Rickon and Bran followed them with urgent apologies, but Sandor hushed them with a few curt words about her needing quiet for a while. Catelyn and Ned ushered the children outside to play in the backyard for a while, until Sansa's nose stopped bleeding. When they returned to the washroom to check on Sansa's nose (and where Sandor's roaming hands had landed), Catelyn made Ned stop just outside the door, backs pressed against the wall as they listened raptly.

"Hush, little bird. It's alright, I'm here. Just a scratch, little bird, nothing serious."

Sansa sniffled. "Hurts..."

"I know, baby. Just relax. The pain will pass. Hush..."

Ned almost didn't want to look at Catelyn. He knew what he'd see. Knew he'd lost his last chance to stand against Sansa's suitor. With trepidation and reluctance, Eddard Stark met his wife's gaze and saw her frosty eyes melting at the sound of love and warmth oozing from Sandor's mouth. Ned Stark had lost.

Later that night, when Sandor had left and Sansa's nose had bruised but not broken, Ned went to his daughter's room to discuss her boyfriend with her, just once.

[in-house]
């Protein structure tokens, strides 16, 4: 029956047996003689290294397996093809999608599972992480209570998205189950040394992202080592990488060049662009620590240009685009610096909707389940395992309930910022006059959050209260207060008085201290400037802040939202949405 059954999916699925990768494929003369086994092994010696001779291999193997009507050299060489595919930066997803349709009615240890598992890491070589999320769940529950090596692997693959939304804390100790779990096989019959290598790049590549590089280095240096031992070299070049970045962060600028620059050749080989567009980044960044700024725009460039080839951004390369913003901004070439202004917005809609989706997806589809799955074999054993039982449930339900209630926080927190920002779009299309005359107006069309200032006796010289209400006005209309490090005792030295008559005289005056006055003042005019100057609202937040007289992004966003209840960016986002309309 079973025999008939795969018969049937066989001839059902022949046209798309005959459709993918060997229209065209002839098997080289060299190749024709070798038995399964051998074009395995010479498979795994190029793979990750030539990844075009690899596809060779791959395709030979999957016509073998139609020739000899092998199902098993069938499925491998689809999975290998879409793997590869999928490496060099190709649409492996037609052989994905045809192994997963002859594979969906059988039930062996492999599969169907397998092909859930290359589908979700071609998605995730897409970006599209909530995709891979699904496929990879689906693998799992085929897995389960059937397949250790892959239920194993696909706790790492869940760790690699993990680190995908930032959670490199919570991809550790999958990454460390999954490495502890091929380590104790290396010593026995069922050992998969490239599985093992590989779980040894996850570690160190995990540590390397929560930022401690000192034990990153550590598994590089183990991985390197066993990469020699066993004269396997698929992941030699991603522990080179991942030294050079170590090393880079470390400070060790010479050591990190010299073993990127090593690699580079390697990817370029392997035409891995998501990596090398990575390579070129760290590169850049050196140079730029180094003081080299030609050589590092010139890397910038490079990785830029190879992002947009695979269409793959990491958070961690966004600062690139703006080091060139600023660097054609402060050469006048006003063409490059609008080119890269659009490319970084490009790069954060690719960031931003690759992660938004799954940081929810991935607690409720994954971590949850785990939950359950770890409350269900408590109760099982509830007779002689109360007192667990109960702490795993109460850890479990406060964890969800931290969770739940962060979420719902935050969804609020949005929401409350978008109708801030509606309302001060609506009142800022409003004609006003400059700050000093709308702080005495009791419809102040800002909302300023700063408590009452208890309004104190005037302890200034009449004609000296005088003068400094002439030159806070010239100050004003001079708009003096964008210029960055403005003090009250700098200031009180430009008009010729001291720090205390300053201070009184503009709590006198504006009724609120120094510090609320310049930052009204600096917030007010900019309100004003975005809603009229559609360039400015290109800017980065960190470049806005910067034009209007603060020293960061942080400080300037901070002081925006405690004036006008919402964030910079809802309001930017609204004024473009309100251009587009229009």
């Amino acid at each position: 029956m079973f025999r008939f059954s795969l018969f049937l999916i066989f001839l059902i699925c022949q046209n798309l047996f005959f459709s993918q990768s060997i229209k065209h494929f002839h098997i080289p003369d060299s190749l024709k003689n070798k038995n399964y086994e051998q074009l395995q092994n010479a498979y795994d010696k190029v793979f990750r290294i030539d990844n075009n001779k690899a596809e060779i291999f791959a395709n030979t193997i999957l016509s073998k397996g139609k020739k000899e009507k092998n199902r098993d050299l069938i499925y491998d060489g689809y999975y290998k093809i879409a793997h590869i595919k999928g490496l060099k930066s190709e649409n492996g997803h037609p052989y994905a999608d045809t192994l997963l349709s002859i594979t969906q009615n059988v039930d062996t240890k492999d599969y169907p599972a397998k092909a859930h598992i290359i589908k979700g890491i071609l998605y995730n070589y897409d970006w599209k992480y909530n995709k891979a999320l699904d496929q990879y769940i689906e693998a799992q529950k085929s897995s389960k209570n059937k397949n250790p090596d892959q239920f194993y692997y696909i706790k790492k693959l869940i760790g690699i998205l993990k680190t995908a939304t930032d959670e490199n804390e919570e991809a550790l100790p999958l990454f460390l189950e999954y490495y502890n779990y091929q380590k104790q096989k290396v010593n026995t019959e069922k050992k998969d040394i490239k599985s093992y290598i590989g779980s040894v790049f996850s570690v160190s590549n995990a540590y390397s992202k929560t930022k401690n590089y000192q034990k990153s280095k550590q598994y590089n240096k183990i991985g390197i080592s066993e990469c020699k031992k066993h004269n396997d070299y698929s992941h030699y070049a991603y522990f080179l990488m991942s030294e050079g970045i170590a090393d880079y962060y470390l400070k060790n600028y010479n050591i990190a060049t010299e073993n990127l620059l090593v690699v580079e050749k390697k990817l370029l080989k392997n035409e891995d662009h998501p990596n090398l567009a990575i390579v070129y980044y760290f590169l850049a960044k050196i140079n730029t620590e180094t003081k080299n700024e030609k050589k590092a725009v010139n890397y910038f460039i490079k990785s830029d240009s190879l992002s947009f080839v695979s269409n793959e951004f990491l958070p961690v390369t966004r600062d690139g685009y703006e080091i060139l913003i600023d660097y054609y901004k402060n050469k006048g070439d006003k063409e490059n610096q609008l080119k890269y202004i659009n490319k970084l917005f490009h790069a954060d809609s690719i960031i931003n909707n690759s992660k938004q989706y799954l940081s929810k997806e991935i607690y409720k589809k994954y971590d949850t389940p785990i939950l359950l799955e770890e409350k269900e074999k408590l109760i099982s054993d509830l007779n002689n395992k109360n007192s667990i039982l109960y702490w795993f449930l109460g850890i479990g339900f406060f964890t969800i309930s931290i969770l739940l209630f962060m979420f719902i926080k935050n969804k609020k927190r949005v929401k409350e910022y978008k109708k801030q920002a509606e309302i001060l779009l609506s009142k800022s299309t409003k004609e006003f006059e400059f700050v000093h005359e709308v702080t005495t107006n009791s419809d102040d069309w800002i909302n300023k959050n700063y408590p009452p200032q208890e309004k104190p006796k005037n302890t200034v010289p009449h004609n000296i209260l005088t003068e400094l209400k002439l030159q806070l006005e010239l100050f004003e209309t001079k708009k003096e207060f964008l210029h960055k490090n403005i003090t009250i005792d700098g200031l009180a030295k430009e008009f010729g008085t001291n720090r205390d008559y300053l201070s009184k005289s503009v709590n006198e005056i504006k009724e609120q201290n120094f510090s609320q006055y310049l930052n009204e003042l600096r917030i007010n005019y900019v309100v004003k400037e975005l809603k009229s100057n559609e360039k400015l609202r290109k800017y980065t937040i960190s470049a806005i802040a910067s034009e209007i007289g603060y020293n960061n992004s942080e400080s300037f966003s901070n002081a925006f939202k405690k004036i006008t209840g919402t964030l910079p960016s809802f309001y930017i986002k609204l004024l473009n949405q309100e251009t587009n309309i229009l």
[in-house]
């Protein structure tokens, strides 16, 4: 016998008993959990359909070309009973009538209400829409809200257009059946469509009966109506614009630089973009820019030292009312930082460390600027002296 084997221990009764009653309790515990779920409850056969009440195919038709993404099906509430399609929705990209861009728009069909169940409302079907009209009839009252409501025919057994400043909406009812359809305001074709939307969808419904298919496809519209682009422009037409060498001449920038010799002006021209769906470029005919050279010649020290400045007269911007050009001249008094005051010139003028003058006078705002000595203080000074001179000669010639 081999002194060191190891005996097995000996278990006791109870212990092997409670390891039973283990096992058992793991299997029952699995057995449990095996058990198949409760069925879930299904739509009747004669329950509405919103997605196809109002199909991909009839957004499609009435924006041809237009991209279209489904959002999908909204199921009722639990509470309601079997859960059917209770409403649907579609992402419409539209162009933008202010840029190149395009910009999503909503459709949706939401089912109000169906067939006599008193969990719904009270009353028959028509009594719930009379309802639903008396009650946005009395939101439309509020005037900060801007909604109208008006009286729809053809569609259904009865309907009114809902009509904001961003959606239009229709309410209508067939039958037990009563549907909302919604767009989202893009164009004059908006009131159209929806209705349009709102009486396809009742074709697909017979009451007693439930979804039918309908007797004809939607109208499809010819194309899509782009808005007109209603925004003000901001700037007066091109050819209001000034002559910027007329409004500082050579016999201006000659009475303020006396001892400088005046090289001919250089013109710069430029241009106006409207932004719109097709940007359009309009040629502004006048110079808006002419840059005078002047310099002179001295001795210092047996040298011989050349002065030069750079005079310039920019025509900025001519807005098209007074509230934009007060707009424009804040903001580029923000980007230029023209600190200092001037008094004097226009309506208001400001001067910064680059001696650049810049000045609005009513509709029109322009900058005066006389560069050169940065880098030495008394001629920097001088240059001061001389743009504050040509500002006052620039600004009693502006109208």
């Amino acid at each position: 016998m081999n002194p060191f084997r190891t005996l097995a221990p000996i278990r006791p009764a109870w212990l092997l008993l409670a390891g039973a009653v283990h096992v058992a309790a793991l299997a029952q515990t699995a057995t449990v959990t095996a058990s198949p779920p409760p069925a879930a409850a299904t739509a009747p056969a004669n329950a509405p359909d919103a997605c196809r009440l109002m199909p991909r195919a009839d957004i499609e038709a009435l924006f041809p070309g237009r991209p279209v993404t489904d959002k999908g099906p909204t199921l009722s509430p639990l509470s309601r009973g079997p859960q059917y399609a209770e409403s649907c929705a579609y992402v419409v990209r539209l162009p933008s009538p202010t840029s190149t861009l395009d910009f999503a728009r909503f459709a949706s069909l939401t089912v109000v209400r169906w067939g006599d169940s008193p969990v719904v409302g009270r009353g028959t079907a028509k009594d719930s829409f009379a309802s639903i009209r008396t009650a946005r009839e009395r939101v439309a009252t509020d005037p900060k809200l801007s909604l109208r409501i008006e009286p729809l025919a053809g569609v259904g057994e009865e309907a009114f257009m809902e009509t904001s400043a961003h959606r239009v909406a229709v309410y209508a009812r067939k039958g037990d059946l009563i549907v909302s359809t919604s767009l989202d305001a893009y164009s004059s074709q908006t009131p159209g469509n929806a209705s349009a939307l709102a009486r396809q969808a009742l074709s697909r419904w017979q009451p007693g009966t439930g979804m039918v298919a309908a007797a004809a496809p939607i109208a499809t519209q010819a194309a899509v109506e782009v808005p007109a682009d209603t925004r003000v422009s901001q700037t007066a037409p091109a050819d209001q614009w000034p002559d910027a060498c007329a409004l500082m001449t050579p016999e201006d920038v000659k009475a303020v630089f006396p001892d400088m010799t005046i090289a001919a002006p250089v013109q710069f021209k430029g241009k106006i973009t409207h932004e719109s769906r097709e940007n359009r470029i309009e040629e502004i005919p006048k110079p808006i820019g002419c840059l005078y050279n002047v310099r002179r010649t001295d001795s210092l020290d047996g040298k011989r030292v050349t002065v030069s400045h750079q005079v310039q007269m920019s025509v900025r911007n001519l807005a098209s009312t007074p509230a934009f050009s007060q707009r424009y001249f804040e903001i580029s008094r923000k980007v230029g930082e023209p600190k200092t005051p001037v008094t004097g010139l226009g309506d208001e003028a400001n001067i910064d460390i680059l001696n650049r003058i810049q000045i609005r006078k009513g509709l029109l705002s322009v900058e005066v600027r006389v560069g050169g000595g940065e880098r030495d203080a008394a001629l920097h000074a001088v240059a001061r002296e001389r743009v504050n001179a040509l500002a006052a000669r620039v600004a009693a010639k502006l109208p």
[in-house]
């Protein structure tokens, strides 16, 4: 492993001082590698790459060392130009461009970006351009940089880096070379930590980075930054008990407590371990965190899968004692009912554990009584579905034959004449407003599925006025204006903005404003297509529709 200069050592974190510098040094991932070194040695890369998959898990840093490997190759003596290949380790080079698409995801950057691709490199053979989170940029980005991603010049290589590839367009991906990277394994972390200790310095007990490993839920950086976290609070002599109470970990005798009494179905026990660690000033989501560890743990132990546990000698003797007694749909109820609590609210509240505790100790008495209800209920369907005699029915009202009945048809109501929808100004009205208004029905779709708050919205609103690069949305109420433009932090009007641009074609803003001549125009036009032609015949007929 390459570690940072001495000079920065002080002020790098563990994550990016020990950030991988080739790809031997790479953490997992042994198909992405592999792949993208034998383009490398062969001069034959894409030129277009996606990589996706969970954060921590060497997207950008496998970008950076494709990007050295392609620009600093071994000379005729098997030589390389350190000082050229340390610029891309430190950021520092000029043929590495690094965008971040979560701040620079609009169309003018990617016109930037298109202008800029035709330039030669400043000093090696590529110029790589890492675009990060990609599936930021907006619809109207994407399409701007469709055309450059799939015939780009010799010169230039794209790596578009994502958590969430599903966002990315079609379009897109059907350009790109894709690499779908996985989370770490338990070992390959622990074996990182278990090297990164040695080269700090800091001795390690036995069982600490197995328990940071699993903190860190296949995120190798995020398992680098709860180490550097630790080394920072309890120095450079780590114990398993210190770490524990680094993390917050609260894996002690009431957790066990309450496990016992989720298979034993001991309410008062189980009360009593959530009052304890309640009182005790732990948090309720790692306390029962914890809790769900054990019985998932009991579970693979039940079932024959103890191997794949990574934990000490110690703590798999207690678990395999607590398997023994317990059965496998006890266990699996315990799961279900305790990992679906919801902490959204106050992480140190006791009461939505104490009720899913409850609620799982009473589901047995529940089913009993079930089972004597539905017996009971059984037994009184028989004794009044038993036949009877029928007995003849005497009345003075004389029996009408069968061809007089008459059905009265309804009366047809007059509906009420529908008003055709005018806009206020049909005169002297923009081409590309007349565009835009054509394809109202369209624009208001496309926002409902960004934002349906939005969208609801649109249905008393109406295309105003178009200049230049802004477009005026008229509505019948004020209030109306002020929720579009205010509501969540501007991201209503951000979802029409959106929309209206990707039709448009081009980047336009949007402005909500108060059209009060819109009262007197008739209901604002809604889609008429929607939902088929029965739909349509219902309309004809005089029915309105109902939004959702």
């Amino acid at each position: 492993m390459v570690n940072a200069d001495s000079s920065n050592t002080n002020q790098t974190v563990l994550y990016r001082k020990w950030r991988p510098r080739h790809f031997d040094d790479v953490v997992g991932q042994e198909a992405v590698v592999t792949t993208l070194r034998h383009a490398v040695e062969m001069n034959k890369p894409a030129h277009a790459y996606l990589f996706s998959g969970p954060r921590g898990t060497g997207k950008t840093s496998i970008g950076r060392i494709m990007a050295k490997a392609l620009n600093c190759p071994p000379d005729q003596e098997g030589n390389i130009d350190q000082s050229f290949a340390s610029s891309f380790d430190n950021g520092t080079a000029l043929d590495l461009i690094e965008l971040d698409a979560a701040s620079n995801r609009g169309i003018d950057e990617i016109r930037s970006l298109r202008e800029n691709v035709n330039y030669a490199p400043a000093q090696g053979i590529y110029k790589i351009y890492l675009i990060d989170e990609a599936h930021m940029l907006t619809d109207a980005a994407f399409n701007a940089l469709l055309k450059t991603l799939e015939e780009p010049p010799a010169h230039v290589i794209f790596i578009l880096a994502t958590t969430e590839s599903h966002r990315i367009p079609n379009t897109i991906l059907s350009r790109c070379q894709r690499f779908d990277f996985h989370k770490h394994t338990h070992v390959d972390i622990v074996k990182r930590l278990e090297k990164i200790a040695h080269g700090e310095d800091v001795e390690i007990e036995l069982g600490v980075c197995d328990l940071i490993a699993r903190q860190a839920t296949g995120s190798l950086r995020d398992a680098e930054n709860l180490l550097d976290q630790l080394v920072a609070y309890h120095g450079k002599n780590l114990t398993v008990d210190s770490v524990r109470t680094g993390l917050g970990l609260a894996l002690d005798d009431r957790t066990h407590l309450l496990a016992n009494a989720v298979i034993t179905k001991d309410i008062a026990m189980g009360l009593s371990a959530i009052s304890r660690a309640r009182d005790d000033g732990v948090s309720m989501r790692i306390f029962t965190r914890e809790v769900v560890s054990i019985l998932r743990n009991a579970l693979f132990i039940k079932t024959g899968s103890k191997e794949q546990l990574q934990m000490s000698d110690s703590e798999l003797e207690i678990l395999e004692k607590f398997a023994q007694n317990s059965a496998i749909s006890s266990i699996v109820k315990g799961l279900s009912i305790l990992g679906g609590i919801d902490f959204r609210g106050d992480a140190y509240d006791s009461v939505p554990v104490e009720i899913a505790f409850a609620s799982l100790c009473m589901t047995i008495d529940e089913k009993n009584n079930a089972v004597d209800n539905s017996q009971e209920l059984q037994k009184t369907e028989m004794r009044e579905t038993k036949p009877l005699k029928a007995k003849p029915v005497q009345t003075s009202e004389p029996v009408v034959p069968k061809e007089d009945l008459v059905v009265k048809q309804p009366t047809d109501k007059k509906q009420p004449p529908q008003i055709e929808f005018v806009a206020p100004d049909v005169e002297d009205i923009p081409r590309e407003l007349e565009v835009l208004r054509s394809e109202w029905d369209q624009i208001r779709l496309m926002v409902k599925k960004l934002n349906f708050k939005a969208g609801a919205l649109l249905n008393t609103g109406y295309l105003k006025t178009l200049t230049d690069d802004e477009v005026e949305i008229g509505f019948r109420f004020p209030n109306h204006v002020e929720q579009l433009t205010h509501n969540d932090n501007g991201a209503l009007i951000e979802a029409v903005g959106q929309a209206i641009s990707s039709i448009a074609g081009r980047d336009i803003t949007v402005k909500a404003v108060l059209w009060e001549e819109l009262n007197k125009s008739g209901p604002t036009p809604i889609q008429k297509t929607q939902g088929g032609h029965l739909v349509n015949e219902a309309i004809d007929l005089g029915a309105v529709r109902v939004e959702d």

"Sweetheart," Ned began in his most fatherly voice. This was Sansa; he could surely sway her choice with a few well-spoken arguments. This was Sansa. "What ever happened to Loras? Or Theon? Or Willas?" Or any boy who isn't ten years your senior!

Sansa's eyes widened as though she hadn't expected her father to find fault with her suitor. "But daddy, I don't want Loras or Theon or Willas." Anymore, Sansa added silently. Ned wondered where the girl in love with fairytales went, since she surely wasn't here.

"But...Sandor Clegane? Are you sure, sweet one?"

"Daddy," she said, taking one of his hands in both of hers and squeezing it tightly. "I love him. More than words can say. He's gentle and kind and honest – and he's so brave. Is that not the exact man you wanted for me?"

He could remember the exact day he said those things to her; the day she had come home with a pretty purple bruise blooming on her cheekbone, after a date with Joffrey. Ned had pressed charges immediately, and no word of the boy was heard since. Thank God.

"Yes, but...there are other men who embody those things even better than Sandor. Why not one of them?"

"Because there are no men like Sandor," Sansa's face was unusually solemn, and though her voice trembled she did not cry. Instead she patted her father's large hand with care and patience. "You asked me to find a man with all those traits, and I have. And I've found...he's one-of-a-kind. My knight in shining armor." Her lips twitched as though she was in on a private joke she didn't get. Ned had the distinct impression that it had to do with the fact that Sandor was a cynic and as far removed from a knight in shining armor as one could get. More like a black-hearted assassin who selfishly fell in love with the princess...

"He loves me, daddy. Isn't that the best a father could hope for?"

And as Ned went to bed that night, with his wife tucked against his side and four of his children asleep in their beds under their roof, he wondered if he hadn't truly lost, after all.